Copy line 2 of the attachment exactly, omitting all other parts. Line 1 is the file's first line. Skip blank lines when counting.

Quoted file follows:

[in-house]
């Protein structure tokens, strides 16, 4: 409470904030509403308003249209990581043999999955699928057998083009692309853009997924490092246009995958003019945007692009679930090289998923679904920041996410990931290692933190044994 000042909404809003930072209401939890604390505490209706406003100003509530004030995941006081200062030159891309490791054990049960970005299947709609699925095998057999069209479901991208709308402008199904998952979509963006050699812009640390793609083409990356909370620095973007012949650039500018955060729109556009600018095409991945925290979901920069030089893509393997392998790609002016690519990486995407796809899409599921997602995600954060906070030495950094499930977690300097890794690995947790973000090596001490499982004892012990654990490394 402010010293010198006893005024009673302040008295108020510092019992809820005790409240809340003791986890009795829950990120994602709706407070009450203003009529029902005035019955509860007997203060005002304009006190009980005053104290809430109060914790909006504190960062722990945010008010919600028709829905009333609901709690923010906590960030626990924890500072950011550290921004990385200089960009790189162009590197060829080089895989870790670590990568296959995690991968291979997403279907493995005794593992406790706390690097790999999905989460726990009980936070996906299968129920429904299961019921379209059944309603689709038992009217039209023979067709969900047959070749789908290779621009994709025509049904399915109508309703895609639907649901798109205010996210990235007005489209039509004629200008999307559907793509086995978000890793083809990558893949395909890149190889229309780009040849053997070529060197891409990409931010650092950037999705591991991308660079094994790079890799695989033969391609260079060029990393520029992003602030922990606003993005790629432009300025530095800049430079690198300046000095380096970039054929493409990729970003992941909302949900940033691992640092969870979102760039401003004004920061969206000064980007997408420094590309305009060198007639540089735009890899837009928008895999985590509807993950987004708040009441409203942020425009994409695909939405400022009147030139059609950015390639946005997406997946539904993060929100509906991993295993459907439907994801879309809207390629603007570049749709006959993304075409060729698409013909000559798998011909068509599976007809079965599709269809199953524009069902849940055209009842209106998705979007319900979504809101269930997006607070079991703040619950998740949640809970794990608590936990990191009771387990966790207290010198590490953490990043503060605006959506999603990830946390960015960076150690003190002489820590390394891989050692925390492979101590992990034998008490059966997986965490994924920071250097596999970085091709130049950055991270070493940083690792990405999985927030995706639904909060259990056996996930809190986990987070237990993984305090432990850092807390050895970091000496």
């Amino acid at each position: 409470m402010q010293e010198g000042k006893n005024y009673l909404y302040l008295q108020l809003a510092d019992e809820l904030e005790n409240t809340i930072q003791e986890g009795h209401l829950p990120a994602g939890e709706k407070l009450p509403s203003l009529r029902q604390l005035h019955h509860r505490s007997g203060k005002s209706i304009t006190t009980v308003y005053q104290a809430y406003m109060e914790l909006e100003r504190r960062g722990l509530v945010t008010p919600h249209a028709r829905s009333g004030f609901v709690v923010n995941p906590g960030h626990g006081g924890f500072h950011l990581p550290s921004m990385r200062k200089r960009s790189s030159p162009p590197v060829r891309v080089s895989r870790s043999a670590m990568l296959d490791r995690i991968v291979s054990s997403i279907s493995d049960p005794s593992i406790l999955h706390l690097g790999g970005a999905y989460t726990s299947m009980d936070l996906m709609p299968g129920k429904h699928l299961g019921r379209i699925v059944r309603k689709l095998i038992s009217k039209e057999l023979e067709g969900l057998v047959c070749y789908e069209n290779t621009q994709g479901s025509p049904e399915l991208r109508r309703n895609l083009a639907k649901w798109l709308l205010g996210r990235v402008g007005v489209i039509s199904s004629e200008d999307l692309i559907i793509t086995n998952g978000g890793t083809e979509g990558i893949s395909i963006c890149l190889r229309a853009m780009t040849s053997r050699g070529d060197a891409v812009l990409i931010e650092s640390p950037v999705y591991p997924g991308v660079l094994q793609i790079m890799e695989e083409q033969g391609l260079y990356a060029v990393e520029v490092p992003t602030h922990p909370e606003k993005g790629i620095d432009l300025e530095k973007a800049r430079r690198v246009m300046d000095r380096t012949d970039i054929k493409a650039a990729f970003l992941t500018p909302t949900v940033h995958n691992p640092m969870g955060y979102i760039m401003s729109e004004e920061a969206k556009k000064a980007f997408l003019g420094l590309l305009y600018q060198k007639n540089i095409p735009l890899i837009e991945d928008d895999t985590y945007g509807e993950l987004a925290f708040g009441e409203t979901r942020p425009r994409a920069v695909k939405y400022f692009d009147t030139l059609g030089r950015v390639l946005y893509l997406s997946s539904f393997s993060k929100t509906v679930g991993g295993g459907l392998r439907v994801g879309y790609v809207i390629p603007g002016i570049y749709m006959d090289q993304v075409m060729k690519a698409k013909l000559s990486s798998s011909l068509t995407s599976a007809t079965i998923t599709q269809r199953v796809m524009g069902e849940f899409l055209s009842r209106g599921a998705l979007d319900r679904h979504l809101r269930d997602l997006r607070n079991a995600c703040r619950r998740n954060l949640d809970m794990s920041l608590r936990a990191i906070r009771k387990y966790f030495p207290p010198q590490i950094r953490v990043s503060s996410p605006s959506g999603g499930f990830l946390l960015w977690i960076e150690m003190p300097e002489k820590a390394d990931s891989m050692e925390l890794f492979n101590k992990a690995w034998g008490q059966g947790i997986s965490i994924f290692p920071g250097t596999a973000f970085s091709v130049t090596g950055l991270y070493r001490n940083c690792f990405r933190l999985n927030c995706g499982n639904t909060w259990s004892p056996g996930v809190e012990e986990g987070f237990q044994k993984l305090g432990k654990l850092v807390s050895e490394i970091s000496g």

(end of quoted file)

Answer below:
């Protein structure tokens, strides 16, 4: 409470904030509403308003249209990581043999999955699928057998083009692309853009997924490092246009995958003019945007692009679930090289998923679904920041996410990931290692933190044994 000042909404809003930072209401939890604390505490209706406003100003509530004030995941006081200062030159891309490791054990049960970005299947709609699925095998057999069209479901991208709308402008199904998952979509963006050699812009640390793609083409990356909370620095973007012949650039500018955060729109556009600018095409991945925290979901920069030089893509393997392998790609002016690519990486995407796809899409599921997602995600954060906070030495950094499930977690300097890794690995947790973000090596001490499982004892012990654990490394 402010010293010198006893005024009673302040008295108020510092019992809820005790409240809340003791986890009795829950990120994602709706407070009450203003009529029902005035019955509860007997203060005002304009006190009980005053104290809430109060914790909006504190960062722990945010008010919600028709829905009333609901709690923010906590960030626990924890500072950011550290921004990385200089960009790189162009590197060829080089895989870790670590990568296959995690991968291979997403279907493995005794593992406790706390690097790999999905989460726990009980936070996906299968129920429904299961019921379209059944309603689709038992009217039209023979067709969900047959070749789908290779621009994709025509049904399915109508309703895609639907649901798109205010996210990235007005489209039509004629200008999307559907793509086995978000890793083809990558893949395909890149190889229309780009040849053997070529060197891409990409931010650092950037999705591991991308660079094994790079890799695989033969391609260079060029990393520029992003602030922990606003993005790629432009300025530095800049430079690198300046000095380096970039054929493409990729970003992941909302949900940033691992640092969870979102760039401003004004920061969206000064980007997408420094590309305009060198007639540089735009890899837009928008895999985590509807993950987004708040009441409203942020425009994409695909939405400022009147030139059609950015390639946005997406997946539904993060929100509906991993295993459907439907994801879309809207390629603007570049749709006959993304075409060729698409013909000559798998011909068509599976007809079965599709269809199953524009069902849940055209009842209106998705979007319900979504809101269930997006607070079991703040619950998740949640809970794990608590936990990191009771387990966790207290010198590490953490990043503060605006959506999603990830946390960015960076150690003190002489820590390394891989050692925390492979101590992990034998008490059966997986965490994924920071250097596999970085091709130049950055991270070493940083690792990405999985927030995706639904909060259990056996996930809190986990987070237990993984305090432990850092807390050895970091000496």